by Lina Martinez
Your credit score is your license to spend. A bad credit score can stop you from being able to make many purchases that may be in instalments. This could include anything from applying to a car loan to taking out a phone contract. Many landlords are now doing credit checks on tenants. Some employers may even do credit checks on applicants before hiring them. Credit checks are becoming more common and as a result it’s becoming more important to keep a good credit score. But what can lead to a bad credit score? Here are just a few factors and what you can do to put them right.
Not paying creditors on time
The easiest way of damaging your credit score is falling behind on regular payments. This could include falling behind on rent or failing to pay bills on time.
To help rebuild your score, you need to prove that you can make payments on time. This might involve several years of never missing a payment. Alternatively, you can take out a credit-builder loan. This may last only a few months – succeed at making each payment and your bank will put a good word in to any future creditors whenever you have a credit check.
Having too many debts
If you’ve already got lots of debts, many creditors – especially lenders of loans – will think twice before taking you on. Even if you’re consistently paying off all your debts, new lenders may feel you already have too much debt to deal with.
There are several solutions. You could target payday loan lenders that don’t care about your credit score – these lenders will charge more interest however, so this isn’t an ideal strategy. Another option could be to take out a debt consolidation loan which pays off all your debts so that you only have one monthly instalment to pay off – this might suggest to creditors you have more control over you finances. Perhaps the best strategy of them all however is to take steps to clear as much debt as you can. If you’re in serious debt, it may be a case of getting debt help, which could include options such as negotiating with creditors and coming up with a debt settlement. If you’ve got lots of debts, but none of them are too severe, focusing on paying off some of these with any money you can. Don’t just meet the minimum monthly debt payments – throw some extra money at each debt to pay them off faster. You’ll save money in the end by paying less interest.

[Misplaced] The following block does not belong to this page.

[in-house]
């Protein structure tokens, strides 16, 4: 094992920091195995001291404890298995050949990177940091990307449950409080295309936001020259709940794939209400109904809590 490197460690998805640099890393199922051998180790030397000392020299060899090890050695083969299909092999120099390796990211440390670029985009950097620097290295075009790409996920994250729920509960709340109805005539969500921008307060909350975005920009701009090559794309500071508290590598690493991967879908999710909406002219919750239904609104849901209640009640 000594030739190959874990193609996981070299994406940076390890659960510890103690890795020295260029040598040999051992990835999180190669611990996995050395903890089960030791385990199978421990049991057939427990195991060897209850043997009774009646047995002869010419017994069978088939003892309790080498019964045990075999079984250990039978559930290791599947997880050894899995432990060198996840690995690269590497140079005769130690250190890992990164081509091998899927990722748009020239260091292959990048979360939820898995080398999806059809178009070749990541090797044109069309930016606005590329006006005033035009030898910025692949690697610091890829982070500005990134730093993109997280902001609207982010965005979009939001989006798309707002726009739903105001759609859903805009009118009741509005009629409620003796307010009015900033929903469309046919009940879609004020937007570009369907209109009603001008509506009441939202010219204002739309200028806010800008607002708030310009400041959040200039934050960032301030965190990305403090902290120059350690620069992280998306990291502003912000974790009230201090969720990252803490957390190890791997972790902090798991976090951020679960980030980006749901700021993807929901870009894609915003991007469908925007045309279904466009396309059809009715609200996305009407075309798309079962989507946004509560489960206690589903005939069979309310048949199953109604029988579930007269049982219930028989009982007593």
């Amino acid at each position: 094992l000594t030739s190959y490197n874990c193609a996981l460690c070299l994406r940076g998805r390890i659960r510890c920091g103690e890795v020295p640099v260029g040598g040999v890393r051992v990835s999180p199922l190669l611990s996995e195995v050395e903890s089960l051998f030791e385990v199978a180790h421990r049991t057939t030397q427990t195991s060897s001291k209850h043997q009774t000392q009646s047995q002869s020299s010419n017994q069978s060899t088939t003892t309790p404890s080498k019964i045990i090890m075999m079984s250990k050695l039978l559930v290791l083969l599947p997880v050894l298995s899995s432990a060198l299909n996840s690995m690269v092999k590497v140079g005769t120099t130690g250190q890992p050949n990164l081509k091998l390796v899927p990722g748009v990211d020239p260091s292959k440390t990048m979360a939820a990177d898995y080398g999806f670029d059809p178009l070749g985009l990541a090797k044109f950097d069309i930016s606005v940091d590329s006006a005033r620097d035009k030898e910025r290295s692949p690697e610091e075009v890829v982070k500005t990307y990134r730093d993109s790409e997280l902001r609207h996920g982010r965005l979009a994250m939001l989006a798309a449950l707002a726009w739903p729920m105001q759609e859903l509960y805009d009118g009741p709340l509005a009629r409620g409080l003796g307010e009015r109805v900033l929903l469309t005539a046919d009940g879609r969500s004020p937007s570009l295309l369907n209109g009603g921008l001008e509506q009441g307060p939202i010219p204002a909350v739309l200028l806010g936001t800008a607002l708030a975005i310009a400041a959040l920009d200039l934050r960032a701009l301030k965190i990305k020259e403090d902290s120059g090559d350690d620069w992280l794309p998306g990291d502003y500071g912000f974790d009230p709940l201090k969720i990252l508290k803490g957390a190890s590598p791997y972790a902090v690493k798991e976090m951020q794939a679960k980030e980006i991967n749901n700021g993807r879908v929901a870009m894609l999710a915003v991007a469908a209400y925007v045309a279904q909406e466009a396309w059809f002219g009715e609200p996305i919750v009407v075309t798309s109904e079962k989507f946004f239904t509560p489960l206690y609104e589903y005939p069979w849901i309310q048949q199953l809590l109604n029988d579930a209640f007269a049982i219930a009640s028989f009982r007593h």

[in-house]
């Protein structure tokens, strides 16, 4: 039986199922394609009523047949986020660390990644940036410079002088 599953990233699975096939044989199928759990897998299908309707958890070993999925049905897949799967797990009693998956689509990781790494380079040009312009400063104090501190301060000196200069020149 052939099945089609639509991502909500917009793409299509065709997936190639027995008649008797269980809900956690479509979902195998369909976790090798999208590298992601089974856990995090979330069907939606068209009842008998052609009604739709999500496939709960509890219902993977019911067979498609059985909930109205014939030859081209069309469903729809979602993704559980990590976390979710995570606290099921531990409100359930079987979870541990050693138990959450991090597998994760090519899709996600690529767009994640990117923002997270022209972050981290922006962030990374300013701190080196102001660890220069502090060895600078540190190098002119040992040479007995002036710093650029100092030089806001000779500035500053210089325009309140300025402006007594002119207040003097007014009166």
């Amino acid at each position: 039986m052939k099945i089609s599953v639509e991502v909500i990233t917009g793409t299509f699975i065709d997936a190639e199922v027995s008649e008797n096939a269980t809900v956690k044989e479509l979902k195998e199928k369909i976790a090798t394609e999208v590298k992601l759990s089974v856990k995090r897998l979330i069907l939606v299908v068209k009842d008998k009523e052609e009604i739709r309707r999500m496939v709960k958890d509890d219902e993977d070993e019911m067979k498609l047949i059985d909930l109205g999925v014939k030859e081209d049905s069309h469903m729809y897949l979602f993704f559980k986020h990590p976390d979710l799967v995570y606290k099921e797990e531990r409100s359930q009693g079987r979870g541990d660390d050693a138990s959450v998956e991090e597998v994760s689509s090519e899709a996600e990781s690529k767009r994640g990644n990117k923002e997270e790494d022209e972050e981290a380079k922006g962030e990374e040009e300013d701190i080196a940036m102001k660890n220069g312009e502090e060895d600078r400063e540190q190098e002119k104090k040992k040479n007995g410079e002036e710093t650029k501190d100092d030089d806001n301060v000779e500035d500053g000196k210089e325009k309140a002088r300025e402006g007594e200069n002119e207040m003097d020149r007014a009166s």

Having no credit history
If you’ve never been in debt or never had to pay bills, creditors might not know if you’re a trustworthy spender or not. This can lower you credit score and narrow your spending opportunities. It’s common for young people to face this when taking out their first loan or moving into their first property.
The only solution here is to start spending. You could consider taking out a zero interest credit card and buying a few small things on it. Once you’ve paid your credit card bill you can get rid of the credit card if you no longer want it. You’ll now have a credit history, and your credit score will be good because you’ve shown you can pay money back on time. Taking out phone contracts and subscriptions might also help to build a score.
Not being on the electoral register
When you have a credit check, your private details are usually compared to your electoral register details. If you’re not on the electoral register to begin with, this might be preventing people from carrying out a thorough credit check leading to you getting rejected.
You can sign up to the electoral register online. Just because you’re on the register doesn’t mean you have to vote.
Having different accounts linked to different names and addresses
Part of a credit check is making sure that you are who you say you are. Several things can suggest signs of fraud such as having two accounts registered to different addresses, or having one account registered to a maiden name when another is registered to your new name. These incorrect details are likely to be the result of forgetting to change them, but creditors may see it otherwise.
Simply go into your bank or sign up online and make sure that all your accounts and cards are registered in the same name and to the same address.